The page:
Something Rotten in Denmark: 1984 Ford Sierra van

Recently I posted a photo of an Audi Q7 wearing commercial registration plates. Today´s car is more like the kind of vehicle that these plates were intended for. It´s a 1984 Ford Sierra van.

1984 Ford Sierra 1.6 van.
1984 Ford Sierra 1.6 van.

That means it has no rear seats. The vehicle´s details are written on the side, in front of the door, indicating the car´s gross vehicle weight, for example. The car has the older-style full yellow plates. The new ones have an area on the white license plate marked in yellow. This car is looking a bit rough and there are no interior photos, alas. What I don´t know is if one can restore the seats and turn it back into a handy banger for short-term use. If you are interested it can be found at Sloth´s Auto in Solrod Strand, south of Copenhagen. The price is €390, which includes MOT until September. I do rather like the front end of this car and you don´t see the estate versions these days.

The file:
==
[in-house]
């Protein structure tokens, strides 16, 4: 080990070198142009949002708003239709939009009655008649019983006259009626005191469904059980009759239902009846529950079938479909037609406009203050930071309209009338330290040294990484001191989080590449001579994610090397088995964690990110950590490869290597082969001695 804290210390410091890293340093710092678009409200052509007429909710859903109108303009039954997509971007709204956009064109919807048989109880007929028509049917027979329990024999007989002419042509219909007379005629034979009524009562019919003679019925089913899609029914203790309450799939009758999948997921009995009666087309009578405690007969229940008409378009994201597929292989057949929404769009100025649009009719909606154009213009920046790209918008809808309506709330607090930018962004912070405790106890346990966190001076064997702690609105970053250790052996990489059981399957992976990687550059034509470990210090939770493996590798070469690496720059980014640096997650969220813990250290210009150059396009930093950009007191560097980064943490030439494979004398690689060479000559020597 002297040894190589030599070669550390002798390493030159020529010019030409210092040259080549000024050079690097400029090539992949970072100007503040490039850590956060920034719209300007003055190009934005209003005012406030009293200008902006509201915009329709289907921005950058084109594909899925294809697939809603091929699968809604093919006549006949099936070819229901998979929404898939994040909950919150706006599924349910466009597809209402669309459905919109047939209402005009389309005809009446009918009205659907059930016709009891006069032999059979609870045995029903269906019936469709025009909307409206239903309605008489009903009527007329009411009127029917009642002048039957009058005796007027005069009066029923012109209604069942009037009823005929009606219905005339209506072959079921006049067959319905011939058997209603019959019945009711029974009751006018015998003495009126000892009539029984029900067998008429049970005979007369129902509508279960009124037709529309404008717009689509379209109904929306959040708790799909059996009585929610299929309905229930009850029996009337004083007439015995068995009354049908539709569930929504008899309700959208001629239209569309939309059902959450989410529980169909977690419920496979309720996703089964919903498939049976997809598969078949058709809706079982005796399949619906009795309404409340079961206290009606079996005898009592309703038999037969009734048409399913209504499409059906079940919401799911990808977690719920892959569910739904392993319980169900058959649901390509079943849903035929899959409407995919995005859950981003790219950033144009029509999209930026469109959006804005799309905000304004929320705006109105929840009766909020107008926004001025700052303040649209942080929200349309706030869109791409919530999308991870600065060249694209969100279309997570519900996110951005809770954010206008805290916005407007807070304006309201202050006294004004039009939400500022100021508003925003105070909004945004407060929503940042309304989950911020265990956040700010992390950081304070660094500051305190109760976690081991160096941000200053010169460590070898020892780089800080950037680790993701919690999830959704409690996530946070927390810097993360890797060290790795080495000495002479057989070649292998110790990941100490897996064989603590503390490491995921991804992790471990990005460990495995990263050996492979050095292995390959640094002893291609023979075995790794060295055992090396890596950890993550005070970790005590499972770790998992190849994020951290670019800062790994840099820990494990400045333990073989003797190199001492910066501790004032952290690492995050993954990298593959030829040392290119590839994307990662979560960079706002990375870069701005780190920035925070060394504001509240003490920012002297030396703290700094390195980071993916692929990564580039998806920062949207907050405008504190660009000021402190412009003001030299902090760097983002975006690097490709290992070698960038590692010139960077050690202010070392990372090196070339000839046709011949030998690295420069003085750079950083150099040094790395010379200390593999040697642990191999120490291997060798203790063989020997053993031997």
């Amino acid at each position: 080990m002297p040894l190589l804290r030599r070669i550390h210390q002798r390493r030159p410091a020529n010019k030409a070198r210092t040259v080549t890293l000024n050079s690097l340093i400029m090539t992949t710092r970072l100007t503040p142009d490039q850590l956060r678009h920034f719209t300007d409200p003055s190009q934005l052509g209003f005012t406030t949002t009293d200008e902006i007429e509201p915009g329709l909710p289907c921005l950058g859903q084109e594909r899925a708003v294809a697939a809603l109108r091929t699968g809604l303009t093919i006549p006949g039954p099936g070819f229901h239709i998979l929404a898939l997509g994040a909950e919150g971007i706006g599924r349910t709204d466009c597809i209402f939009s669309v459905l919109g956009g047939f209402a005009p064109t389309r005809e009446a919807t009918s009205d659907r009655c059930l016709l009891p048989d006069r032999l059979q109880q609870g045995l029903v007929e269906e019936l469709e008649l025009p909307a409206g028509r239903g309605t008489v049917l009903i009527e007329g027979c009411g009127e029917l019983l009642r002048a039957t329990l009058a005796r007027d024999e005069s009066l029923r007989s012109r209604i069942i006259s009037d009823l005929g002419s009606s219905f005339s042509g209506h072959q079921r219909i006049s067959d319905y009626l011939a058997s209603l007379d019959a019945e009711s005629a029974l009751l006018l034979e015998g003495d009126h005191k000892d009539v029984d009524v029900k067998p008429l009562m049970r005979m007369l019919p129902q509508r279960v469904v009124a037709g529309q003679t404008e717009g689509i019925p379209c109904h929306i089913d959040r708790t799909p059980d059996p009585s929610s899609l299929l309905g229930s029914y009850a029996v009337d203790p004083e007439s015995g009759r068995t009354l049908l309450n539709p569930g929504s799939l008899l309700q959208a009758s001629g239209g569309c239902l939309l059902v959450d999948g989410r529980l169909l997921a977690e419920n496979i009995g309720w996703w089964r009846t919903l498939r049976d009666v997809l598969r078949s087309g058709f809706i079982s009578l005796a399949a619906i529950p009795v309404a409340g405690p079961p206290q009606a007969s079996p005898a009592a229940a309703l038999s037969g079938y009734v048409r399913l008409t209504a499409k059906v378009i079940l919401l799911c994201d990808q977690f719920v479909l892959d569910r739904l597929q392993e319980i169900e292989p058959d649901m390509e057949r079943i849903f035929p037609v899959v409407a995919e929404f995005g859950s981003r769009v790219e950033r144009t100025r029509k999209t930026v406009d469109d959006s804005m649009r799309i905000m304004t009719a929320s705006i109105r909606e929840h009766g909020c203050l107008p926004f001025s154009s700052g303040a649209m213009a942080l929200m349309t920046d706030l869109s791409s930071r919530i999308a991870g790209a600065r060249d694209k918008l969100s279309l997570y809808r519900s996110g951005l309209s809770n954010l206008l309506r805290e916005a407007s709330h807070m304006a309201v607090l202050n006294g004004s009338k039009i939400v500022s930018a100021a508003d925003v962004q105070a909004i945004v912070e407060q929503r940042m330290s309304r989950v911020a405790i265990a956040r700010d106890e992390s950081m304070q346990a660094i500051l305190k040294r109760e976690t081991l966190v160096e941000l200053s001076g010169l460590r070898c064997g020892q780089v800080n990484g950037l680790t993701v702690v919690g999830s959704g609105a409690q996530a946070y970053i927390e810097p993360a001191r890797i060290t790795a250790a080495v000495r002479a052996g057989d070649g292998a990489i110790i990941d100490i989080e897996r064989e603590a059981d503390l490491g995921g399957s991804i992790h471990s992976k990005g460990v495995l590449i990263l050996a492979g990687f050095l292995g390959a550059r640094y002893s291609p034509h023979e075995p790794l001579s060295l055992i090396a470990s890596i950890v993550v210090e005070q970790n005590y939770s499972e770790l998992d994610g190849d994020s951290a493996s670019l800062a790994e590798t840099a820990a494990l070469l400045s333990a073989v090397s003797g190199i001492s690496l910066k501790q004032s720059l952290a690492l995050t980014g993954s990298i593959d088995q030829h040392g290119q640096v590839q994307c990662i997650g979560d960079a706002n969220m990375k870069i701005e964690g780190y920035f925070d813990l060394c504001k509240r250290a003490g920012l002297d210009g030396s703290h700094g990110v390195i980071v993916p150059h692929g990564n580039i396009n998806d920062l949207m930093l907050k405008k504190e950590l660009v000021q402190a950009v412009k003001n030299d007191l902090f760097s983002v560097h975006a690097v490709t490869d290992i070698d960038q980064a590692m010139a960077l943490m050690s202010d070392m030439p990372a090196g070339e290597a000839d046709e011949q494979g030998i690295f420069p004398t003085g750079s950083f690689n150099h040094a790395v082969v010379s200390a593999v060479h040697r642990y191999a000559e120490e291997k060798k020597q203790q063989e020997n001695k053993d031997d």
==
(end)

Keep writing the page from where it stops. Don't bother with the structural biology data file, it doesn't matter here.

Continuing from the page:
I have found a few more curiosities from the period before 1990 and I will take a look at those in due course.

Author: richard herriott

I like anchovies. I dislike post-war town planning.

4 thoughts on “Something Rotten in Denmark: 1984 Ford Sierra van”

  1. Never particularly liked Fords, but this is my kind of car for sure! Have to correct you on the number plates though, the yellow-white plates (“papegøjeplader”) are for mixed private- commercial use.

  2. Hi: thanks for that. I thought it was the new version of the concept. Either way, the idea sucks. I just don´t see why someone who can afford to pay €60,000 for a Porsche on yellow plates needs a tax cut. If image matters, get a saloon and if they need to haul stuff get a Transit or a Sprinter. The person who gets a €60,000 has avoided paying the salary of a nurse or a daycare person. A further refinement is that the yellow plates should only apply to cars up to a certain price. Nobody needs a 190 kmph “van”.

  3. Possibly if they issued them subject to an 80 kph limit that would put off Cayenne owners. Still, it’s a useful indicator of character. If someone turns up at your workplace with yellow plates on a rather expensive car it’s a bit like wearing a T-shirt saying “I am a self-indulgent yet penny-pinching git, and I will likely shaft you the first chance I get, just because I can”

  4. In addition to my previous comment: privately used (so without the commercial component) vans are also allowed to carry the yellow-white plates, as I understand it tax reductions are a bit less but still significant enough.

    I agree these rules are completely ridiculous.

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